Table Of Contents

* ๐ค INTRODUCTION

* ๐๐ป ABOUT QUICK SORT ALGORITHM

* ๐จ๐ปโ๐ซ EXPLANATION

* ๐๐ป PESUDO CODE

* ๐ IMPLEMENTATION

* ๐ฉ๐ปโ๐ป CODE

* ๐ค COMPLEXITY

* ๐ THANK YOU

## ๐ค INTRODUCTION

Top of the day, my dear coders! I hope you are all having a beautiful weekend. Welcome to another chapter of the Sorting algorithms with JavaScript series. Today we are talking about the QuickSort algorithm!

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### โกโกโก EDUCATION TIME!

Since the beginning of this series, we are talking about various algorithms. We should in my opinion mention the Algorithm as a term or idea.

An algorithm in computer science as well as in mathematics is a finite sequence of well-defined, computer-implementable instructions, typically to solve a class of problems or to perform a computation.

Algorithms are **always** unambiguous and are used to perform the following tasks:

- Calculations
- Data processing
- Automated reasoning And much, much more.

Important thing is that an algorithm, an **effective** algorithm, can be expressed within a finite amount of space and time.

The concept of the algorithm has existed since antiquity. Division algorithm and an arithmetic algorithm was used by ancient Babylonian mathematicians c.2500 BC and Egyptian mathematicians c. 1550 BC.

The word 'algorithm' has its roots in Latinizing the nisba, indicating his geographic origin, of the name of Persian mathematician Muhammad ibn Musa al-Khwarizmi to "algorismus".

Algorism is the art by which at present we use those Indian figures, which number two times five. - Alexandre de Villedieu

## ๐๐ป ABOUT QUICK SORT ALGORITHM

Quicksort is an **efficient sorting algorithm**. His father is a British computer scientist Tony Hoare, not the gentleman in the following gif as one might think.

The quicksort algorithm is a **divide-and-conquer** algorithm, an algorithm that recursively breaks down a problem into two or more subproblems of the same or related type until these become simple enough to be solved directly.

In the quicksort algorithm, all the real work happens in the divide step of the divide-and-conquer paradigm.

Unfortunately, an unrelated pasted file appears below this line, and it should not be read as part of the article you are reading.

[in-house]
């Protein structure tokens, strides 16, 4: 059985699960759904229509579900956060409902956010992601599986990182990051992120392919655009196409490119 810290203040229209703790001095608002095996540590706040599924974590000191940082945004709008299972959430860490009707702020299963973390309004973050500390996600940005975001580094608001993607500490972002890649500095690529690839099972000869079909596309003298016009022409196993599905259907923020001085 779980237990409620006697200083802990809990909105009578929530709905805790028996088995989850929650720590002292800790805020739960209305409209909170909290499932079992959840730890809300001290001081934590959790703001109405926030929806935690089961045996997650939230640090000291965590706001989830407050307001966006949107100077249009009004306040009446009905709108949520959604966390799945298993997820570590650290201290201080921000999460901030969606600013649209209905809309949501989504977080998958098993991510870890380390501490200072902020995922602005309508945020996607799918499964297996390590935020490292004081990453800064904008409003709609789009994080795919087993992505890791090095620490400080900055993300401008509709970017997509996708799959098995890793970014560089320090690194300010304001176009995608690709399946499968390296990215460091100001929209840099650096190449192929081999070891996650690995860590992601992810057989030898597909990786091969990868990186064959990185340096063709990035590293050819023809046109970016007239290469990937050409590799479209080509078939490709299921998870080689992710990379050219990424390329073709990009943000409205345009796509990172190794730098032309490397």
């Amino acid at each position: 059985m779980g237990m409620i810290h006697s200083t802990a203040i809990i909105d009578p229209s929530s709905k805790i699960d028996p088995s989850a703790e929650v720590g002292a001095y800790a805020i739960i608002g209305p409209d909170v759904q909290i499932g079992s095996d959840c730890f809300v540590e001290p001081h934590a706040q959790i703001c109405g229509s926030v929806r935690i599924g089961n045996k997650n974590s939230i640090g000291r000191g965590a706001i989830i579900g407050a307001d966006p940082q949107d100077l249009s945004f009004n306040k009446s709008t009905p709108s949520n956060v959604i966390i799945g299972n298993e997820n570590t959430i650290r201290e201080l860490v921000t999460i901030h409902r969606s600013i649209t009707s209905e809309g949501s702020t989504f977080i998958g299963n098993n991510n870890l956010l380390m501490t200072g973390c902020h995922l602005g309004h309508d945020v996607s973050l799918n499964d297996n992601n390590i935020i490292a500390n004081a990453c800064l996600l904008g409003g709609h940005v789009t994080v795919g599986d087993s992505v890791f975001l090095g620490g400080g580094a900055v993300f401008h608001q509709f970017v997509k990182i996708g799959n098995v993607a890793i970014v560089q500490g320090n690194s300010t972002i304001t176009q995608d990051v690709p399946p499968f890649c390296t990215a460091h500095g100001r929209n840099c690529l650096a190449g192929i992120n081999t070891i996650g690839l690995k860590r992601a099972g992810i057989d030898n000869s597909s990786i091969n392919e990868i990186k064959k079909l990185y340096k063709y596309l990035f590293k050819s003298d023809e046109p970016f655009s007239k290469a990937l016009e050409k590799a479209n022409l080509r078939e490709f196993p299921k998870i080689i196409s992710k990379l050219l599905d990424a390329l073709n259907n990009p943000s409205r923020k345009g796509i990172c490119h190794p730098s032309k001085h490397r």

## ๐จ๐ปโ๐ซ EXPLANATION

We are dividing our sorting problem into three steps: **divide**, **conquer**, **combine**.

Let's take a typical subarray A[p...r]

**DIVIDE:** Partitioning (rearrange) the array A[p...r] into two (possibly empty) subarrays A[p...q-1] and A[q+1...r] such that each element of A[p...q-1] is less than or equal to A[q], which is, in turn, less than or equal to each element of A[q+1...r]. We are computing the index q as part of this partitioning procedure.

**CONQUER:** Sort the two subarrays A[p...q-1] and A[q+1...r] by recursive calls to quicksort.

**COMBINE:** Because the subarrays are already sorted, no work is needed to combine them: the entire array A[p...r] is now sorted.

## ๐๐ป PSEUDO CODE

```
QUICKSORT(A: array, p, r)
1 if p < r
2 q = PARTITION(A,p,r)
3 QUICKSORT(A,p,q-1)
4 QUICKSORT(A,q+1,r)
```

```
PARTITION(A: array, p, r)
1 x = A[r]
2 i = p - 1
3 for j = p to r-1
4 if A[j] <= x
5 i = i + 1
6 swap A[i] with A[j]
7 swap A[i+1] with A[r]
8 return i+1
```

## ๐ IMPLEMENTATION

## ๐จ๐ปโ๐ป CODE

Play with code! ๐

## ๐ค COMPLEXITY

**Worst case:** It occurs when the partitioning routine produces one subproblem with n-1 elements and one with 0 elements. If the partitioning is maximally unbalanced at every recursive level of the algorithm, the running time is Big O of n^{2}

**Best case:** In the most even possible split, Partition function will produce two subproblems, each of size more than n/2, since one if of size [n/2] and one of size [n/2]-1; In this case, complexity is Big O of nlogn (Pretty good!)

# ๐ THANK YOU FOR READING!

References:

School notes...

School books...

Khan academy

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